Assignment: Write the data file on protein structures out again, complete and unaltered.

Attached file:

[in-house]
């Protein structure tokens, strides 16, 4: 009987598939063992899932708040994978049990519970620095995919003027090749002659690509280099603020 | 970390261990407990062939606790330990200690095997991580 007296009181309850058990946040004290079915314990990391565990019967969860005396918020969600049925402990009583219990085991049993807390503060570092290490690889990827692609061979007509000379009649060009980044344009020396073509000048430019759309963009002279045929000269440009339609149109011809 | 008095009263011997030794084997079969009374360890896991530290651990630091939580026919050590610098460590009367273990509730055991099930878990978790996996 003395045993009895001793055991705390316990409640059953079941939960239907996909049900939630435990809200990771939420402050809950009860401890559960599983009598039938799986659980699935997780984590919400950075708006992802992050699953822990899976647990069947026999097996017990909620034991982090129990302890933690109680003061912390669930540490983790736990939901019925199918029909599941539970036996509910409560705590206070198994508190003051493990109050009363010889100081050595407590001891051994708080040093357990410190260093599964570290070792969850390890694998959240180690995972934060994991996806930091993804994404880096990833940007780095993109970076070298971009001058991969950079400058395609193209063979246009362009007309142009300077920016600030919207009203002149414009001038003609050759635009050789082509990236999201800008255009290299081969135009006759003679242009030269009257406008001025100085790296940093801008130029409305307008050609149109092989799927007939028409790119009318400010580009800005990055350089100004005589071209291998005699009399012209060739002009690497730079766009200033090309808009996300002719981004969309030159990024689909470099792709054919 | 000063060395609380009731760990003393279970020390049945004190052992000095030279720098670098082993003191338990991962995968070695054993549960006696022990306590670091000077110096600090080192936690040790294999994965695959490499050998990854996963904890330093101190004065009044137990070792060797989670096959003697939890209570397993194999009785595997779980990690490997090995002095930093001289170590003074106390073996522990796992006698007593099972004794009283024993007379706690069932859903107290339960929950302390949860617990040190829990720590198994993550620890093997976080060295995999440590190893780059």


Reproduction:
[in-house]
């Protein structure tokens, strides 16, 4: 009987598939063992899932708040994978049990519970620095995919003027090749002659690509280099603020 | 970390261990407990062939606790330990200690095997991580 007296009181309850058990946040004290079915314990990391565990019967969860005396918020969600049925402990009583219990085991049993807390503060570092290490690889990827692609061979007509000379009649060009980044344009020396073509000048430019759309963009002279045929000269440009339609149109011809 | 008095009263011997030794084997079969009374360890896991530290651990630091939580026919050590610098460590009367273990509730055991099930878990978790996996 003395045993009895001793055991705390316990409640059953079941939960239907996909049900939630435990809200990771939420402050809950009860401890559960599983009598039938799986659980699935997780984590919400950075708006992802992050699953822990899976647990069947026999097996017990909620034991982090129990302890933690109680003061912390669930540490983790736990939901019925199918029909599941539970036996509910409560705590206070198994508190003051493990109050009363010889100081050595407590001891051994708080040093357990410190260093599964570290070792969850390890694998959240180690995972934060994991996806930091993804994404880096990833940007780095993109970076070298971009001058991969950079400058395609193209063979246009362009007309142009300077920016600030919207009203002149414009001038003609050759635009050789082509990236999201800008255009290299081969135009006759003679242009030269009257406008001025100085790296940093801008130029409305307008050609149109092989799927007939028409790119009318400010580009800005990055350089100004005589071209291998005699009399012209060739002009690497730079766009200033090309808009996300002719981004969309030159990024689909470099792709054919 | 000063060395609380009731760990003393279970020390049945004190052992000095030279720098670098082993003191338990991962995968070695054993549960006696022990306590670091000077110096600090080192936690040790294999994965695959490499050998990854996963904890330093101190004065009044137990070792060797989670096959003697939890209570397993194999009785595997779980990690490997090995002095930093001289170590003074106390073996522990796992006698007593099972004794009283024993007379706690069932859903107290339960929950302390949860617990040190829990720590198994993550620890093997976080060295995999440590190893780059």